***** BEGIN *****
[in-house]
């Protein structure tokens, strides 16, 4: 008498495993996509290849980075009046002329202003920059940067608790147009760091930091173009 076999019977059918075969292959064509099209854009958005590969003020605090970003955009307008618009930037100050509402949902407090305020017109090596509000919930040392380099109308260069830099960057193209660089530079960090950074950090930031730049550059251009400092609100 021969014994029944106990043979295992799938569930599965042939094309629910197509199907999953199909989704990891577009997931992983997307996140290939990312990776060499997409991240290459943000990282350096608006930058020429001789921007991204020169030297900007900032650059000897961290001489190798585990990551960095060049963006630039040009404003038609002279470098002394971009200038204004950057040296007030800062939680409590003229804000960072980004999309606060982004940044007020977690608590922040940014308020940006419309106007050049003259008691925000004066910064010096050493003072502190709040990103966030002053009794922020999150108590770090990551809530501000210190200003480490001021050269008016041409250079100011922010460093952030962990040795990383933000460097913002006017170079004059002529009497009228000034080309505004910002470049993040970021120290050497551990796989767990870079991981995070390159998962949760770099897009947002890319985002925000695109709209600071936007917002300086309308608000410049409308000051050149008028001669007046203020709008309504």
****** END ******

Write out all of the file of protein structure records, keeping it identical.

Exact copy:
[in-house]
């Protein structure tokens, strides 16, 4: 008498495993996509290849980075009046002329202003920059940067608790147009760091930091173009 076999019977059918075969292959064509099209854009958005590969003020605090970003955009307008618009930037100050509402949902407090305020017109090596509000919930040392380099109308260069830099960057193209660089530079960090950074950090930031730049550059251009400092609100 021969014994029944106990043979295992799938569930599965042939094309629910197509199907999953199909989704990891577009997931992983997307996140290939990312990776060499997409991240290459943000990282350096608006930058020429001789921007991204020169030297900007900032650059000897961290001489190798585990990551960095060049963006630039040009404003038609002279470098002394971009200038204004950057040296007030800062939680409590003229804000960072980004999309606060982004940044007020977690608590922040940014308020940006419309106007050049003259008691925000004066910064010096050493003072502190709040990103966030002053009794922020999150108590770090990551809530501000210190200003480490001021050269008016041409250079100011922010460093952030962990040795990383933000460097913002006017170079004059002529009497009228000034080309505004910002470049993040970021120290050497551990796989767990870079991981995070390159998962949760770099897009947002890319985002925000695109709209600071936007917002300086309308608000410049409308000051050149008028001669007046203020709008309504």